Tuesday, September 18, 2018

Chronic Pain: Does Sex Matter?


September is chronic pain awareness month and a perfect time to recognize that when it comes to chronic pain, women are treated differently than men.


As reported in my article Women, Pain, Bias, and Discrimination, written for Health Central, there is a century’s old bias against women, and I am sorry to say not much has changed in the twenty-first century. Our pain remains misunderstood, mistreated, undertreated, and often times, untreated all together—simply because we are women.

The Wandering Womb = Wandering womb was the belief that a displaced uterus was the cause of many medical pathologies in women. The belief originates in the medical texts of ancient Greece, although it persisted in European academic medicine and popular thought for centuries. Wikipedia (accessed, September, 2018)

The National Pain Strategy tells us bias, stigma, and discrimination exists, and women exhibiting pain from chronic fatigue syndrome, fibromyalgia, and other conditions are among the vulnerable. So, why might that be? 


There are specific factors that influence pain in women that are different from men. Researchers (2016) propose this is because of genetic, anatomical, physiological, neuronal, hormonal, psychological, and social factors.

Gender matters because:

“Women do not want to appear “too strong or too weak, too healthy or too sick, or too smart or too disarranged and struggle for the maintenance of self-esteem or dignity as patients and as women.” https://www.ncbi.nlm.nih.gov/pubmed/12927471

3.     The character of our pain is different.
6.     Our risks for chronic pain are significantly different and higher.

Evidence is mounting. 

“Medical researchers recently found that a specific manipulation of receptors in the nervous system for the neurotransmitter dopamine impairs chronic pain in male mice, but has no effect on females.” Science News (March 6, 2018, accessed September 2018)

There are biological differences in pain processing between the sexes.


I think it is imperative that we understand the differences in the way pain is experienced, reported, and treated as women. We desperately need more research on women’s health that focuses on intractable pain.

However, everyone is vulnerable when it comes to chronic pain. We all share the threats to our self-esteem and well-being when bias is present.

"Although pain is known to be prevalent across society, reliable data are lacking on the full scope of the problem, especially among those currently underdiagnosed and undertreated, including racial and ethnic minorities; people with lower levels of income and education; women, children, and older people; military veterans; surgery and cancer patients; and people at the end of life; among others."

Institutes of Medicine Report, 2011, Relieving Pain in America: A Blueprint for Transforming Prevention, Care, Education, and Research

That report was in 2011. It’s unfortunate, but the dialogue in 2018 has not improved, in fact, it has gotten much worse. Now everyone is discriminated against…


I always like to end on an encouraging note. It is out of adversity that opportunity exists. Use this time to raise awareness. Send a note, tag the CDC, NIH, and your congressional representatives in a tweet. You can find contact information and other helpful information in the Advocates Corner tab at the top of this page.

"A bird doesn't sing because it has an answer,

it sings because it has a song."


Additional Reading:

Coming soon: Brain Under Siege: Centralization, Chronic Pain, and Fibromyalgia (watch for it here.)

In healing,

Celeste Cooper, RN / Author, Freelancer, Advocate

Think adversity?-See opportunity!

~ • ~ • ~ • ~ • ~ • ~

Learn more about Celeste’s books here. Subscribe to posts by using the information in the upper right hand corner or use the share buttons to share with others.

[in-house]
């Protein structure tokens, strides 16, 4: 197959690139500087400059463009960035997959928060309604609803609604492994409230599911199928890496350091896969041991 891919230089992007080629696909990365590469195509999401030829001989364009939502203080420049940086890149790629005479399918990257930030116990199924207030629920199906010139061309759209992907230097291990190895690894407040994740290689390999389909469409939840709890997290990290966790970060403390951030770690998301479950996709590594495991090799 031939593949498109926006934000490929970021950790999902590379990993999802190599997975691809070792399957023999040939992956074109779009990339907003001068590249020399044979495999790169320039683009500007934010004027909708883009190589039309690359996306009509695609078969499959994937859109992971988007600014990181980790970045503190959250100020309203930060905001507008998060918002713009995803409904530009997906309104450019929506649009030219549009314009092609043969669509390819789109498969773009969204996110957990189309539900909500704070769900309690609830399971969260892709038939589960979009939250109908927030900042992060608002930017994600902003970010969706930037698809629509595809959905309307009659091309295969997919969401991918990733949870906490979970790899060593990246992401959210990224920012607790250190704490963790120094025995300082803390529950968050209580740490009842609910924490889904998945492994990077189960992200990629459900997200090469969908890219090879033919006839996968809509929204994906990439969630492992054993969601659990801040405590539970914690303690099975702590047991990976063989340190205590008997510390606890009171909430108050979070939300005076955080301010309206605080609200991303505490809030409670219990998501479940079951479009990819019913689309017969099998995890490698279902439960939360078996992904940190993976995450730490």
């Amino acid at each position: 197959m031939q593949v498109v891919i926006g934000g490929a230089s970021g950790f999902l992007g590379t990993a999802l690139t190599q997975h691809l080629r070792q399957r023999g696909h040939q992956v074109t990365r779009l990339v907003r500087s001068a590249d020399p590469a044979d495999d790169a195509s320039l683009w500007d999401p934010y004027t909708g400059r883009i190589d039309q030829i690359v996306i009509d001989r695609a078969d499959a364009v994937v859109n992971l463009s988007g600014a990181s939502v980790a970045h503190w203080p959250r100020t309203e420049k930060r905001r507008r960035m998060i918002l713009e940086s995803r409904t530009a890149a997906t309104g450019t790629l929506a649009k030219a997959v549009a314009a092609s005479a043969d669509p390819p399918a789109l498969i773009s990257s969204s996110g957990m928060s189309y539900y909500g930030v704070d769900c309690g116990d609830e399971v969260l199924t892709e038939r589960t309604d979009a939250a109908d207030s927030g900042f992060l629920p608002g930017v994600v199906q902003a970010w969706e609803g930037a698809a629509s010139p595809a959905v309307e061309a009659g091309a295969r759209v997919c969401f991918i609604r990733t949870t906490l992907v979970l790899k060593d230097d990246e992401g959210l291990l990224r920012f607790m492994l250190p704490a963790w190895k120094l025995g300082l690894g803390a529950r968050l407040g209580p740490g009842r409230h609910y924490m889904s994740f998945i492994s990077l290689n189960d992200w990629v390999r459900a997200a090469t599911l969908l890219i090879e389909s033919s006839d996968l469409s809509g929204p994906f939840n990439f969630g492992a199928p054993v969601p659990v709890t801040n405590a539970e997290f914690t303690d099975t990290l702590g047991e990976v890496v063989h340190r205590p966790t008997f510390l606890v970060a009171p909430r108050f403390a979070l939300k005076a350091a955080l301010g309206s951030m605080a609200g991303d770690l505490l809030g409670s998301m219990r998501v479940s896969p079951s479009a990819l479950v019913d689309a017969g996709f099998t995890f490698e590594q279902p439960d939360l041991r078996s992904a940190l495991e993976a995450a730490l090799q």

Wednesday, September 5, 2018

BCG Fibromyalgia Vaccine Trials Receive FDA Approval

As I stated in a blog I wrote in July (2018), the FM/a® Test is making a huge impact on the way fibromyalgia is diagnosed and now it is being used for very important research into the cause and treatment of our symptoms.

https://fmtest.com/ - treatment

In April of 2017, I reported on a press release.  Excerpts:

EpicGenetics to detect fibromyalgia disease-specific gene markers. Additionally, Bruce Gillis, M.D., CEO of EpicGenetics, has made a research gift to the Immunobiology Laboratory at the Massachusetts General Hospital directed by Denise Faustman, M.D., Ph.D., to continue its robust clinical research regarding a direct treatment for fibromyalgia. 

The FM/a® Test is an FDA-compliant blood test that diagnoses fibromyalgia by identifying the presence of specific white blood cell abnormalities that have been documented to exist in these patients…

Based upon the findings of [Whole-Exome genetic] testing and once treatment protocols have received regulatory and institutional approvals, FM/a® Test positive patients will be invited to participate in a fibromyalgia-specific vaccine clinical trial to reverse the biology of fibromyalgia…

Today, I would to share with you “…the Food and Drug Administration (FDA) has approved the clinical trial of the BCG vaccine to treat fibromyalgia.”

Dr. Bruce Gillis, CEO of Epicgenetics, says, "This trial has the potential to impact the biology of fibromyalgia and now with clinical testing, it will be determined over the next four years whether this vaccine has clinical validity, as well.  Since the generic BCG vaccine is affordable and safe, the clinical trial introduction of this vaccine will perhaps transform the live of the patients who currently have no other direct treatments available to combat this very debilitating disease."

These are exciting times thanks to Dr. Gillis and others who desire to do away with the same labels and stereotypes once suffered by those with SLE (Lupus) and MS (multiple sclerosis) prior to having technology that allows physicians to make a diagnose. Because of his generosity and persistence, despite the naysayers supported by Big Pharma, we will get answers to some very important questions.

1.     Are there genetic factors that can identify the risk of developing fibromyalgia, like the BRCA gene indentifies breast cancer risk?
2.     Can the immune cell dysfunction found in fibromyalgia patients using the FM/a Test be treated with an old, safe, and cheap vaccine that is showing promise as a treatment for type-1 diabetes, and nearly irradiated tuberculosis?

This important, responsible randomized, double blind clinical trial could result in restoring the quality of life for those of us with fibromyalgia. The trial will be over four years. So, if you would like to be a candidate,